Aug 12, 2012

Who is your theologian?

Unfortunately, I have found the subject matter of Stephen Mattson's recent article, "Who is your theologian?", to be very true amidst Christianity—and humanity, for that matter: whether it is a theologian, a scientist, a president, a cultural celebrity, a brand of drink . . . It is likely human nature to look for and be drawn to a certain kind of leader—an example, or even power, if you will. Everyone believes in something, even if that something is that there is nothing. I am inclined to believe that it is inherent for man to worship something. Ultimately, I believe that the only fulfilling something can be the triune God: YHWH, Jesus Christ, and Holy Spirit. But certainly there are other important examples in our lives that deserve or necessitate some form of trust or respect. Biblically, worship would be too strong a word for them; a word leading to idolatry. That subject aside, however, but remaining in the scope of Biblical perspective, there were leaders (e.g. judges, kings, prophets) that people were meant to follow. These leaders were ordained by YHWH, which then begs the question in other scenarios of who has been ordained or approved by God in contemporary history. Good question. That is another unwieldy subject, one in which too much blood has been spilt for me to write about with any certain conviction. It is not that I fear it, or shy away from it even. I just perceive it as too mysterious to be able to defend any one view with absolute confidence. I believe that anyone who does so—who claims to know the truth of God's multifaceted will (i.e. the complete interplay of his sovereign, moral, and dispositional will, to perhaps name a few), which includes what or who He ordains, is treading near arrogance and ignorance. As if God's will could be contained within a proud finite mind. We must be more cautious. We know enough, but we do not know everything. There is a beauty in that. There is faith. YHWH is gracious. Hallelujah.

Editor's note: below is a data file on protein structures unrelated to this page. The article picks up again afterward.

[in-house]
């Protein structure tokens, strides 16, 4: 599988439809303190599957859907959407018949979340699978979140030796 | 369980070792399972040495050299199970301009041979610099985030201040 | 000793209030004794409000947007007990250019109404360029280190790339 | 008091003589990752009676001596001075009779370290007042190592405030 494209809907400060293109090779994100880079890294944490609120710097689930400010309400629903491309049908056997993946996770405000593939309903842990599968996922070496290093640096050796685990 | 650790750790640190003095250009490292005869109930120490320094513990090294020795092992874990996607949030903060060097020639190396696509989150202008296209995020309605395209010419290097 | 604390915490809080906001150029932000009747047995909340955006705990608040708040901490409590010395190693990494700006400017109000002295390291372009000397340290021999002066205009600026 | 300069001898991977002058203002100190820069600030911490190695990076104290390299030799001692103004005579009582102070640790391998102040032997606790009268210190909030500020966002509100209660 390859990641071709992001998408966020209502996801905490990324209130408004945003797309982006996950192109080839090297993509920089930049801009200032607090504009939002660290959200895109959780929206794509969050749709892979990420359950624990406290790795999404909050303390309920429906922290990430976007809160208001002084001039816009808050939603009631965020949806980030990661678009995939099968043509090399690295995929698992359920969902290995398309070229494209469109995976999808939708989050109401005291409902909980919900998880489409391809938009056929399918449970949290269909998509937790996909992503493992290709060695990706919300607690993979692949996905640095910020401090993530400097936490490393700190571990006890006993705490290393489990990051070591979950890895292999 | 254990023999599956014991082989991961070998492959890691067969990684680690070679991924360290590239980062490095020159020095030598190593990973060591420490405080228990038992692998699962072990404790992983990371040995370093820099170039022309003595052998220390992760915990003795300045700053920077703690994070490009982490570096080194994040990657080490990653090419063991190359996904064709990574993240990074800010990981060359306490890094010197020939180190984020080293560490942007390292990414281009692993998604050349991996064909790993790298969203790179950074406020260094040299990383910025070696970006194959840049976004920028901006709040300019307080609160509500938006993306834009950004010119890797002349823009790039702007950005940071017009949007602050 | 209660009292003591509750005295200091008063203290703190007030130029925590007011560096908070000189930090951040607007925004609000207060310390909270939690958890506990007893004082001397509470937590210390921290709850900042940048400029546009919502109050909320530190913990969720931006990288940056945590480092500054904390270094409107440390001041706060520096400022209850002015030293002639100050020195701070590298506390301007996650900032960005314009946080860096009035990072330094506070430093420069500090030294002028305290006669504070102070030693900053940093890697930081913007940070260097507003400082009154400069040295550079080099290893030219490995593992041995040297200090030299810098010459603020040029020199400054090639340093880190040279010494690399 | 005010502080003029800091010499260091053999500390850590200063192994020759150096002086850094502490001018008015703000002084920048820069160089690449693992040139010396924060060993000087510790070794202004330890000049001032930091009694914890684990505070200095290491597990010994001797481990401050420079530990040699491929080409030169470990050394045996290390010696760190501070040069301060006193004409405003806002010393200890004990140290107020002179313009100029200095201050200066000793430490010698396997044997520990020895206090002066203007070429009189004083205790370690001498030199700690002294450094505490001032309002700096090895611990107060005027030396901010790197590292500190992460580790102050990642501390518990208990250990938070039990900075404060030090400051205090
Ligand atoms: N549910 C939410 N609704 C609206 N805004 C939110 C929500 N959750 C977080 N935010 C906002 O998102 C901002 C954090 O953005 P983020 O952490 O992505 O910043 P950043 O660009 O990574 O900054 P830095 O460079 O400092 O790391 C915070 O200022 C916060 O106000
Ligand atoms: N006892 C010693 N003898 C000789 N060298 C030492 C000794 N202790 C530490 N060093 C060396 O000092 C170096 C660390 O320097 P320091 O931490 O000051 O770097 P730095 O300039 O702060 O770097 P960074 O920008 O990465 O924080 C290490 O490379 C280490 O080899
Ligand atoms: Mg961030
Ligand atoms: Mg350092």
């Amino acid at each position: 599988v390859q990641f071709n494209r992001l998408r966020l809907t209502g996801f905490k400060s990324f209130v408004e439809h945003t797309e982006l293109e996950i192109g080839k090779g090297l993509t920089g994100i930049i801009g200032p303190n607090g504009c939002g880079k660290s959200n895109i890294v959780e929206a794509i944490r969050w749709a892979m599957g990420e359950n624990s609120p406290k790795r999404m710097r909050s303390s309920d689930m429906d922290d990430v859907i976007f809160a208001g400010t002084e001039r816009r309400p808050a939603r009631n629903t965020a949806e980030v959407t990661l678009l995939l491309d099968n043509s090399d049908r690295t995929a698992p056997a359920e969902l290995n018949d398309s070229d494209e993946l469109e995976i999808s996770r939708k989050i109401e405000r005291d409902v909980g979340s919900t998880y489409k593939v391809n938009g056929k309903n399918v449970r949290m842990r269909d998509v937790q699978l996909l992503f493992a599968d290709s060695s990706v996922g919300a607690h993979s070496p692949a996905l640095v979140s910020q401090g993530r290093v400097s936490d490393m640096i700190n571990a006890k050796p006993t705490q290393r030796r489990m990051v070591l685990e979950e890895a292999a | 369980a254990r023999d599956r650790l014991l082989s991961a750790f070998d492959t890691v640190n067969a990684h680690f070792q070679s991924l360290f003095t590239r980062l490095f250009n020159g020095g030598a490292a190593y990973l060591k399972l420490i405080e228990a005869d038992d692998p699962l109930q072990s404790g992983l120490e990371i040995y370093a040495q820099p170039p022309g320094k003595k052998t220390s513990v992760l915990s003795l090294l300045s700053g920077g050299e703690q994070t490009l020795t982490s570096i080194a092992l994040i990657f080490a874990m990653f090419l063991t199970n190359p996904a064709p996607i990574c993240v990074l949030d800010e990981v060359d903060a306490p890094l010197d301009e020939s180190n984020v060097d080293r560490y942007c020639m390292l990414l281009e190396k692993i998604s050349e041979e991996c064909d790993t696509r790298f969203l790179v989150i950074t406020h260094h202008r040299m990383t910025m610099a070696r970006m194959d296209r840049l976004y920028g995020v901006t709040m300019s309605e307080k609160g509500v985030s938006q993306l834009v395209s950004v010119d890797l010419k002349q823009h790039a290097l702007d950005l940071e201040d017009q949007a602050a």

For now, my main concern is that of how Christianity has become so divided by subfactions of theological perspective. The Apostle Paul wrote that it must not be about who follows Apollos or Peter or Paul, that it must be about following Jesus. Essentially, that still seems to be the common thread. Yet other matters seemed to have clouded that memory. Such matters are certainly connected to the Truth, but do not seem to be connected to salvation. This life chapter, this side of heaven, does not necessarily conclude in complete certainty about Truth, but it has enough for redemption, for hope, for love—for eternity. Thank you, Jesus. There is a Gospel to hear, to receive, and to live by. Personally, and traditionally for the universal Christian Church, that has been outlined by the Nicene (c.360 AD) and later the Apostles Creed (c. 390 AD):

We believe in God the Father, Almighty, Maker of heaven and earth,
And in Jesus Christ, his only begotten Son, our Lord;
Who was conceived by the Holy Ghost, born of the Virgin Mary,
Suffered under Pontius Pilate; was crucified, dead and buried. He descended into hell;
The third day he rose again from the dead;
He ascended into heaven, and sits at the right hand of God the Father Almighty,
From thence he shall come to judge the quick and the dead.
We believe in the Holy Ghost,
We believe in the holy catholic church, the communion of saints,
The forgiveness of sins,
The resurrection of the body,
And the life everlasting. Amen.

Am I wrong in thinking that the ideas outside of that statement of faith are secondary to the living reality of Jesus Christ? Is understanding God's sovereign will more important than believing in God's redeeming love through Jesus? Is God’s justice to be emphasized more than his grace, our sin more than our adoption? Are they all equal? Furthermore, must one fully accept the five points of Reformed theology to be saved? Or is the intellect to be trusted more than the heart?